Arctic cold returns to northwest Montana this weekend on the heels of more snow Thursday and Friday.
“It will be similar to what we saw last weekend with a couple of differences,” National Weather Service meteorologist Cliff Robinson said on a storm briefing Thursday afternoon. Seven days ago, Missoula and much of western Montana were basking in high 30s and 40s when the cold snap hit, resulting in ice-sheeted roads and sidewalks. This time, the temperature has rarely risen above 20 for a week, so new ice shouldn’t be a problem.
Blowing and drifting snow and poor visibility on the roads will, however. Light, fluffy snow is expected to start falling on Thursday night into Friday, with an inch or less expected in valleys across much of western Montana. But between 6 and 8 inches could land in the Flathead Valley and the Highway 2 corridor between Columbia Falls and Marias Pass.
The cold air mass pouring over the Continental Divide Friday evening will stir that around with wind gusts up to 40 mph. The Kalispell and Highway 2 area toward Marias Pass should get hit first, with wind-chills down to minus 30. The Missoula Valley and surrounding area will feel it Saturday morning with wind chills around minus 20. A Winter Storm Watch is in place for Friday afternoon in the Clearwater Junction-Helmville area along Highway 200 and Missoula to Butte along Interstate 90.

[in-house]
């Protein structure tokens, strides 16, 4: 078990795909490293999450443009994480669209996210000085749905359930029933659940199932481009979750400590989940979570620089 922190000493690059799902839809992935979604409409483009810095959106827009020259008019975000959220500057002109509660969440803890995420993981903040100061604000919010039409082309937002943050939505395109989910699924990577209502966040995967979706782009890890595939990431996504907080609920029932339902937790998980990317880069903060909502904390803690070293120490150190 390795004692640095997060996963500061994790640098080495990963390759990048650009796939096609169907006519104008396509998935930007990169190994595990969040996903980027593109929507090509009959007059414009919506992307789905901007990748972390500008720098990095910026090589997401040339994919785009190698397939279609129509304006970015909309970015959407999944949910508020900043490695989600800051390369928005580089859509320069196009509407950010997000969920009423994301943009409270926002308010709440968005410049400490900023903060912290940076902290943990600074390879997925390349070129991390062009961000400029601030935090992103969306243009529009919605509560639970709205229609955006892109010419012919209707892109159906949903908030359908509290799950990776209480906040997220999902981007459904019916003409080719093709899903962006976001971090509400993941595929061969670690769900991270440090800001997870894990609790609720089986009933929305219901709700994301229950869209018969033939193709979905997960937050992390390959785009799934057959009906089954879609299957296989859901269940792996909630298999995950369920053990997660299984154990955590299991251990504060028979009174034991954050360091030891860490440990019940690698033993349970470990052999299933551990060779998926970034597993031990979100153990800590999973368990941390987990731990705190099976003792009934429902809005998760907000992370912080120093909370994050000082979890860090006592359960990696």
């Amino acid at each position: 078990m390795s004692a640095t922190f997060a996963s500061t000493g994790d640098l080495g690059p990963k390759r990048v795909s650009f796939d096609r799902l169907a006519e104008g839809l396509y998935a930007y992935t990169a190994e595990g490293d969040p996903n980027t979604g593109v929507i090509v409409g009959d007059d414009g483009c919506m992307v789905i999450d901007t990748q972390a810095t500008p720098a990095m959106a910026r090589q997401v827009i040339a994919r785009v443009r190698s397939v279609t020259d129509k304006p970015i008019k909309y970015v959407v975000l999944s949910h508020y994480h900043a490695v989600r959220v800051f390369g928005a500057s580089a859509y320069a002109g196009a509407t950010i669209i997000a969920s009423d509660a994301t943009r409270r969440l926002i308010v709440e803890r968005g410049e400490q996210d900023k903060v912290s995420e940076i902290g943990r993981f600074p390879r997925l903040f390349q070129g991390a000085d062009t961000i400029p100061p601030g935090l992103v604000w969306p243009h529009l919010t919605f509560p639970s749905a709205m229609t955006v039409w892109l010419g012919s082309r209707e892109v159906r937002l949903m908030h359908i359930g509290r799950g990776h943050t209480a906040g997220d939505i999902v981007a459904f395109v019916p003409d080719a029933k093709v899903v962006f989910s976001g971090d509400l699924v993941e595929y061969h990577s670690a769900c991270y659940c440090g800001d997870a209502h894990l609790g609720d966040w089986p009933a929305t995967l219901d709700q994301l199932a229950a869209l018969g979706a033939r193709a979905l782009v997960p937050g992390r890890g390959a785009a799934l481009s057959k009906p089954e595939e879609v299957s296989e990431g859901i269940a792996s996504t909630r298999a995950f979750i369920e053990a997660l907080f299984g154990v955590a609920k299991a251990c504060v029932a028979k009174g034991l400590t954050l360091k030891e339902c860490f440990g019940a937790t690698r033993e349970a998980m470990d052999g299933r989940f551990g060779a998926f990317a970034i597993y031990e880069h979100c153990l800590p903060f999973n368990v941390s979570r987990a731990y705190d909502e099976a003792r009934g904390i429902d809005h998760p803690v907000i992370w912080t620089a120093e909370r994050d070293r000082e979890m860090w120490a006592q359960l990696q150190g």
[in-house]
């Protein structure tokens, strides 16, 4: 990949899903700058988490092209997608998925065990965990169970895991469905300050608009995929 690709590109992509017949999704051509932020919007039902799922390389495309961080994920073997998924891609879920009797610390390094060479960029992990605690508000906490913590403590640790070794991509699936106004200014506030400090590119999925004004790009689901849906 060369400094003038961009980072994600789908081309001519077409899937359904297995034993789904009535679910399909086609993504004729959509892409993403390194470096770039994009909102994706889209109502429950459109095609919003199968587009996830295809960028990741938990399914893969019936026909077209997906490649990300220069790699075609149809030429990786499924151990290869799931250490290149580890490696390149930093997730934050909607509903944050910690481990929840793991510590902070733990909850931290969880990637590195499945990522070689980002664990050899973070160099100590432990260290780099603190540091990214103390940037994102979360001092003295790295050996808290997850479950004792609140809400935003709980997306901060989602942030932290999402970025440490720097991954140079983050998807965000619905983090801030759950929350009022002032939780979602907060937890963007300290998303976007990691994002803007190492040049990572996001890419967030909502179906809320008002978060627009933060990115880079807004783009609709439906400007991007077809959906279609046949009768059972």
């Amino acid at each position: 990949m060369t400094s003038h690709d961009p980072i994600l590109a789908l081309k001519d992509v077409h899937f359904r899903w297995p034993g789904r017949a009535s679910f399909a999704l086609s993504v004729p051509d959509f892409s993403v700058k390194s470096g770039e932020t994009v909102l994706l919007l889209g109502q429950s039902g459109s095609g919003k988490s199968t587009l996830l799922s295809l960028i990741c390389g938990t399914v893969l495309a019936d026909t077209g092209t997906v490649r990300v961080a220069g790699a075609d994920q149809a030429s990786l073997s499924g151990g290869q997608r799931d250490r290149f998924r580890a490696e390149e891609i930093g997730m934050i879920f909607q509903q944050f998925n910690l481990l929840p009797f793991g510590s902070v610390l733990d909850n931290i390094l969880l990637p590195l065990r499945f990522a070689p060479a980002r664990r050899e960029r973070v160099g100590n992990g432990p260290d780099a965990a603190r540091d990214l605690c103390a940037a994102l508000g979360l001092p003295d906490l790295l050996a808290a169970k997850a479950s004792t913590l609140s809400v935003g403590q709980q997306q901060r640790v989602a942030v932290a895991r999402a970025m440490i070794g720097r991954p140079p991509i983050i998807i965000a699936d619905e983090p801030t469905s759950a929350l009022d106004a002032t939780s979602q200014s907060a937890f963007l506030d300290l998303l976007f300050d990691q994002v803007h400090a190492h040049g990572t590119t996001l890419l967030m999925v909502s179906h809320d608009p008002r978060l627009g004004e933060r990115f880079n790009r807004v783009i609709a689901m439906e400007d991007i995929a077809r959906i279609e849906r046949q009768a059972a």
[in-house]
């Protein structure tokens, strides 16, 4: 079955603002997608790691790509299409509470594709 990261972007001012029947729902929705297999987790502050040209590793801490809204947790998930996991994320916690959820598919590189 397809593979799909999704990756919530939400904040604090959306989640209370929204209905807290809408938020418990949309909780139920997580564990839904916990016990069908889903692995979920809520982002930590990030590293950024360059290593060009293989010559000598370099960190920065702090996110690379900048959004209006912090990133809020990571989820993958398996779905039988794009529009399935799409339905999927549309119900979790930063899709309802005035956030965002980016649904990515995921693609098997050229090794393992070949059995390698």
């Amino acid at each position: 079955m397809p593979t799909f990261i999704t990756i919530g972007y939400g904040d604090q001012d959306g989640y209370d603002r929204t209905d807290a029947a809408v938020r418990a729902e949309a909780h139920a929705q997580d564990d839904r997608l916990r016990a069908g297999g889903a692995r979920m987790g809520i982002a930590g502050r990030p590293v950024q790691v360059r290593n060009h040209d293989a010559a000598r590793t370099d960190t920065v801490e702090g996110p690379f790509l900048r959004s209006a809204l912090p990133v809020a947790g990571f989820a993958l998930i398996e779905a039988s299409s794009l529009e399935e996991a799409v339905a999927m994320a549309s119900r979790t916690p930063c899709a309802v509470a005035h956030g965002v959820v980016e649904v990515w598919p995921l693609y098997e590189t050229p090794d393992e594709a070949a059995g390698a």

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A second surge of moisture Sunday night and Monday will center around the Bitterroot Valley between Missoula and Salmon, Idaho, extending as far east as Butte. This could deliver up to six inches of snow. And it may be followed by another subtropical moisture flow late next week, bringing more snow to the persistent cold.
Montana’s rough weekend may get eclipsed by the rest of the nation, as wild weather appears on tap for the West Coast, upper Midwest and East Coast.
The Seattle-Portland area is expecting another snow dump Friday and through the weekend, with up to six inches in the mountains. In the Upper Great Lakes region, heavy snowfall and blizzard conditions were already hampering traffic on Thursday, while rain was expected ahead of the front in the Ohio Valley, along with flash-flooding and severe isolated thunderstorms in some areas.
The Eastern Seaboard should first get a surge of warm air coming up from the South Thursday night, followed by plunging temperatures on Friday as the Canadian cold air pushes back. High temperatures in the Great Plains are expected to stay below zero through the weekend. Texas could see thermometers running 10 to 20 degrees below normal Friday and Saturday.